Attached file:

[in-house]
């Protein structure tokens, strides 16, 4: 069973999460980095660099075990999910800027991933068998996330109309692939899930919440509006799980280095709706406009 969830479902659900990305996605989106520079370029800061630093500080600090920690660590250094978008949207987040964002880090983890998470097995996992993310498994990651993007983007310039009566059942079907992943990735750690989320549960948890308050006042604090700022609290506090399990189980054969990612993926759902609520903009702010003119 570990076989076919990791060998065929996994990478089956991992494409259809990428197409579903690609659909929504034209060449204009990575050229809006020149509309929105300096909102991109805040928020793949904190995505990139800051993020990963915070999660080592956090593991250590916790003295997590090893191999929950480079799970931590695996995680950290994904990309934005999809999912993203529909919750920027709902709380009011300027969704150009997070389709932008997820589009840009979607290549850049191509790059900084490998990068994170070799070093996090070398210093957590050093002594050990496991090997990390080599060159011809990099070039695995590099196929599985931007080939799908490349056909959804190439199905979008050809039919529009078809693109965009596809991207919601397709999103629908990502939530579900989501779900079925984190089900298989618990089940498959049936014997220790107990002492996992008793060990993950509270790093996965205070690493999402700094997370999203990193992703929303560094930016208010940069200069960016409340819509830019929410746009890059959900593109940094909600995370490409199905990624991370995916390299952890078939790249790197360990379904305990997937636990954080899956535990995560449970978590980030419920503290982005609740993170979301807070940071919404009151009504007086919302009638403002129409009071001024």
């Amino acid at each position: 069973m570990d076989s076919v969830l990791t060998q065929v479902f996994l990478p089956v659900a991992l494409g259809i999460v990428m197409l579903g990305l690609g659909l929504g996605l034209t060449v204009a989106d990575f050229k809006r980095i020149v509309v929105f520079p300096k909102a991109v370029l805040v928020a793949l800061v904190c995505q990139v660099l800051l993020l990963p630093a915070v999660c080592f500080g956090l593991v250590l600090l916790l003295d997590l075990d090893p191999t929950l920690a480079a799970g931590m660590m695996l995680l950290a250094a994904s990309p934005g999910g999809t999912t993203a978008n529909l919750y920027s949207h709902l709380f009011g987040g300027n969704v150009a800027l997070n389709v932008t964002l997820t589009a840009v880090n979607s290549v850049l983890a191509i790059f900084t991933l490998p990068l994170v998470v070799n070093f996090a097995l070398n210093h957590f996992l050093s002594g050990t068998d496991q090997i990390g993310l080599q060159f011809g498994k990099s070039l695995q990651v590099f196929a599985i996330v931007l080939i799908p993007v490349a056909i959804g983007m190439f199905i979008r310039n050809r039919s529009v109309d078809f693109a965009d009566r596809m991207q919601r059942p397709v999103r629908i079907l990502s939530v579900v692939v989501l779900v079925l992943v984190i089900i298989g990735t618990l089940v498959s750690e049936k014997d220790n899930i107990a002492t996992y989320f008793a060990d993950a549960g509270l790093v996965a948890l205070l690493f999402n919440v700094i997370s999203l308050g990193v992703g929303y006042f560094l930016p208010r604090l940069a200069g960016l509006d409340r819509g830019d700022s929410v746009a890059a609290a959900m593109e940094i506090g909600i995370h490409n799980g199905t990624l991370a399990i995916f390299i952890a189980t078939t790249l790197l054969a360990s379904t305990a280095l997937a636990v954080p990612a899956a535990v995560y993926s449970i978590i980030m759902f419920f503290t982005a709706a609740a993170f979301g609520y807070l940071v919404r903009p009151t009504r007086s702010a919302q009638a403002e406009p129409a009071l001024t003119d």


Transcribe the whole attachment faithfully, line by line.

[in-house]
């Protein structure tokens, strides 16, 4: 069973999460980095660099075990999910800027991933068998996330109309692939899930919440509006799980280095709706406009 969830479902659900990305996605989106520079370029800061630093500080600090920690660590250094978008949207987040964002880090983890998470097995996992993310498994990651993007983007310039009566059942079907992943990735750690989320549960948890308050006042604090700022609290506090399990189980054969990612993926759902609520903009702010003119 570990076989076919990791060998065929996994990478089956991992494409259809990428197409579903690609659909929504034209060449204009990575050229809006020149509309929105300096909102991109805040928020793949904190995505990139800051993020990963915070999660080592956090593991250590916790003295997590090893191999929950480079799970931590695996995680950290994904990309934005999809999912993203529909919750920027709902709380009011300027969704150009997070389709932008997820589009840009979607290549850049191509790059900084490998990068994170070799070093996090070398210093957590050093002594050990496991090997990390080599060159011809990099070039695995590099196929599985931007080939799908490349056909959804190439199905979008050809039919529009078809693109965009596809991207919601397709999103629908990502939530579900989501779900079925984190089900298989618990089940498959049936014997220790107990002492996992008793060990993950509270790093996965205070690493999402700094997370999203990193992703929303560094930016208010940069200069960016409340819509830019929410746009890059959900593109940094909600995370490409199905990624991370995916390299952890078939790249790197360990379904305990997937636990954080899956535990995560449970978590980030419920503290982005609740993170979301807070940071919404009151009504007086919302009638403002129409009071001024």
């Amino acid at each position: 069973m570990d076989s076919v969830l990791t060998q065929v479902f996994l990478p089956v659900a991992l494409g259809i999460v990428m197409l579903g990305l690609g659909l929504g996605l034209t060449v204009a989106d990575f050229k809006r980095i020149v509309v929105f520079p300096k909102a991109v370029l805040v928020a793949l800061v904190c995505q990139v660099l800051l993020l990963p630093a915070v999660c080592f500080g956090l593991v250590l600090l916790l003295d997590l075990d090893p191999t929950l920690a480079a799970g931590m660590m695996l995680l950290a250094a994904s990309p934005g999910g999809t999912t993203a978008n529909l919750y920027s949207h709902l709380f009011g987040g300027n969704v150009a800027l997070n389709v932008t964002l997820t589009a840009v880090n979607s290549v850049l983890a191509i790059f900084t991933l490998p990068l994170v998470v070799n070093f996090a097995l070398n210093h957590f996992l050093s002594g050990t068998d496991q090997i990390g993310l080599q060159f011809g498994k990099s070039l695995q990651v590099f196929a599985i996330v931007l080939i799908p993007v490349a056909i959804g983007m190439f199905i979008r310039n050809r039919s529009v109309d078809f693109a965009d009566r596809m991207q919601r059942p397709v999103r629908i079907l990502s939530v579900v692939v989501l779900v079925l992943v984190i089900i298989g990735t618990l089940v498959s750690e049936k014997d220790n899930i107990a002492t996992y989320f008793a060990d993950a549960g509270l790093v996965a948890l205070l690493f999402n919440v700094i997370s999203l308050g990193v992703g929303y006042f560094l930016p208010r604090l940069a200069g960016l509006d409340r819509g830019d700022s929410v746009a890059a609290a959900m593109e940094i506090g909600i995370h490409n799980g199905t990624l991370a399990i995916f390299i952890a189980t078939t790249l790197l054969a360990s379904t305990a280095l997937a636990v954080p990612a899956a535990v995560y993926s449970i978590i980030m759902f419920f503290t982005a709706a609740a993170f979301g609520y807070l940071v919404r903009p009151t009504r007086s702010a919302q009638a403002e406009p129409a009071l001024t003119d």